Magazine article The Spectator

The Hero of Nanjing

Magazine article The Spectator

The Hero of Nanjing

Article excerpt

China has 200,000 reported suicides a year. On a vast road bridge across the Yangtze river, one man is trying to stop them

The Nanjing Yangtze R iver B ridge is four lanes wide and four miles long, a monument to Maoist endeavour clogged with the traffic of China's economic boom. And every weekend, at one of its two towers, you can see Chen Si. He is 42 years old, with spiky black hair, a rasping cough from cheap Nanjing-brand cigarettes, and a baseball cap bearing the slogan 'THEY SPY ON YOU'. Around his neck is an oversized pair of binoculars, through which he watches the crowds unceasingly. In the past six years, according to his blog, he has saved 174 people from suicide.

Mr Chen used to be a functionary at a transport company. He read one day in a newspaper that Mao's famous bridge was now a suicide spot, and shortly afterwards began to go there whenever he wasn't working and pull down suicidal people as they attempted to climb the railings. He has become celebrated - a concerned citizen taking a stand in a country with 200,000 reported suicides a year, and few good ideas about how to stop them. In Guangzhou, 700 miles south of here, officials tried to stop people jumping to their deaths from a steel bridge by having the structure smeared with butter.

But as I looked at him standing sentry at the south tower, Mr Chen's project seemed almost as absurd. How could he possibly pick out the suicidal on a four-mile-long bridge?

And was he serious with those binoculars, especially with visibility reduced to 50 yards or so in the storm? I introduced myself, and he waved me off. 'Not now, ' he snapped. 'I'm working.' Then the binoculars shot up to his eyes.

Eventually, Mr Chen did talk to me.

He never told me what I really wanted to know - why was he out here? Why had he reduced his life to this one repeated act of standing guard? Perhaps because he didn't know himself. Instead he told me about his hair, which he has had to start dyeing after stress turned much of it grey, and his recurring nightmare, in which he runs to stop a suicide and always arrives a moment too late.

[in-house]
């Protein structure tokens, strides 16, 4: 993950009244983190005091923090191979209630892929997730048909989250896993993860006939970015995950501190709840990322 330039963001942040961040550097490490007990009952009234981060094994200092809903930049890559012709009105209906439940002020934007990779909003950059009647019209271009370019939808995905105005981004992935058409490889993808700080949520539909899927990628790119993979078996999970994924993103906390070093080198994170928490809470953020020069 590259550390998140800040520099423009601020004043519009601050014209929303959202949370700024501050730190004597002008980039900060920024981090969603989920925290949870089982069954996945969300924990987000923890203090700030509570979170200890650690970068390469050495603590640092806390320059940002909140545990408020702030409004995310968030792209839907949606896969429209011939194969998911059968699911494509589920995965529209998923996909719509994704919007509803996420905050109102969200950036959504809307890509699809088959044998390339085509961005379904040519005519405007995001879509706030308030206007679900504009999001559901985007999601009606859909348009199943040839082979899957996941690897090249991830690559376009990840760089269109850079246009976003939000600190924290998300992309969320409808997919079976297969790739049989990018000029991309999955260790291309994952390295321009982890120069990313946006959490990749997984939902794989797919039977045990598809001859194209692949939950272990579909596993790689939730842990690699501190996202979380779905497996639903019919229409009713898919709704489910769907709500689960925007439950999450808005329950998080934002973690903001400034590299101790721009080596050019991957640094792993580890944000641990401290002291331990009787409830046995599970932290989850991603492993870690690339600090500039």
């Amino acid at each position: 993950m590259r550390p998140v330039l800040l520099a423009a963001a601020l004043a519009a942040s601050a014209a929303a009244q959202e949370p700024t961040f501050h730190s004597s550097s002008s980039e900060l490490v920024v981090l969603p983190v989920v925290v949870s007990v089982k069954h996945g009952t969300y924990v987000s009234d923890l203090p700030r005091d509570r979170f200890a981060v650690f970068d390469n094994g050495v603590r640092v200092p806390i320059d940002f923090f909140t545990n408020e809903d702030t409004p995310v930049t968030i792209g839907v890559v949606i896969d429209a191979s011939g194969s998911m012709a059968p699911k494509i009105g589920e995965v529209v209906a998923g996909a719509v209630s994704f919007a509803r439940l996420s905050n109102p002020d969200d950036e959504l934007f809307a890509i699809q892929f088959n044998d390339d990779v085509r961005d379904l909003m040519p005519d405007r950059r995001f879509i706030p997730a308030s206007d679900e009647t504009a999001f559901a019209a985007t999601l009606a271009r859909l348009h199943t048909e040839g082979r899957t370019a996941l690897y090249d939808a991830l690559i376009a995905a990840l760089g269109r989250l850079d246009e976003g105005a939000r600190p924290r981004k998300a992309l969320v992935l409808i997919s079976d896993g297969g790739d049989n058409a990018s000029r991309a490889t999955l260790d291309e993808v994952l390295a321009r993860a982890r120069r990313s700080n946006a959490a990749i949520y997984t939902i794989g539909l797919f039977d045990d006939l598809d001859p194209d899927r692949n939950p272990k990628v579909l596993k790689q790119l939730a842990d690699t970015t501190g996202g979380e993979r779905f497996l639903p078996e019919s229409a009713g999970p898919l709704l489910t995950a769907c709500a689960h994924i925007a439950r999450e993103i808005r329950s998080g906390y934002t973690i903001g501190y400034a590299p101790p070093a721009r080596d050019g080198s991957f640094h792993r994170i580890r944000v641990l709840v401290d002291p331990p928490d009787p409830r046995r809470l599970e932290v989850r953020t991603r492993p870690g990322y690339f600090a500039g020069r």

He can spot a suicide case, he has said, from the way they walk: 'From the crowd of people, I'll single out those who look depressed, those whose psychological pressure is great.

Their way of walking is passive with no spirit and no direction.'

Chen blames China's frightening suicide rate on the pace at which change has taken place. Families have fractured as young people travel far and wide in search of work, and the elderly are left alone. The single child policy means the responsibility of caring for ageing parents is not shared with siblings.

'When I was young, we had little to eat, but the suicide rate was low, ' said Chen. 'Now we all have meat but people cannot deal with the stress.' Suicide is now the leading cause of death for Chinese men between the ages of 15 and 34.

After our chat, Chen fired up his rackety moped and weaved between the walkers on the pavement to the north tower. On the pavement, he has spray-painted messages containing his mobile phone number;

from the railing, he has hung banners reading 'Value Life Every Day!'

In his absence, a man in green overalls appeared at the south tower, lurching and seemingly drunk, and began climbing the railing, 150 feet over the Yangtze. A bystander tackled him and dragged him to the ground. A crowd gathered, confusion built, and the man began to cry. And then someone - perhaps they checked one of the messages sprayed on to the pavement - called Mr Chen's mobile. …

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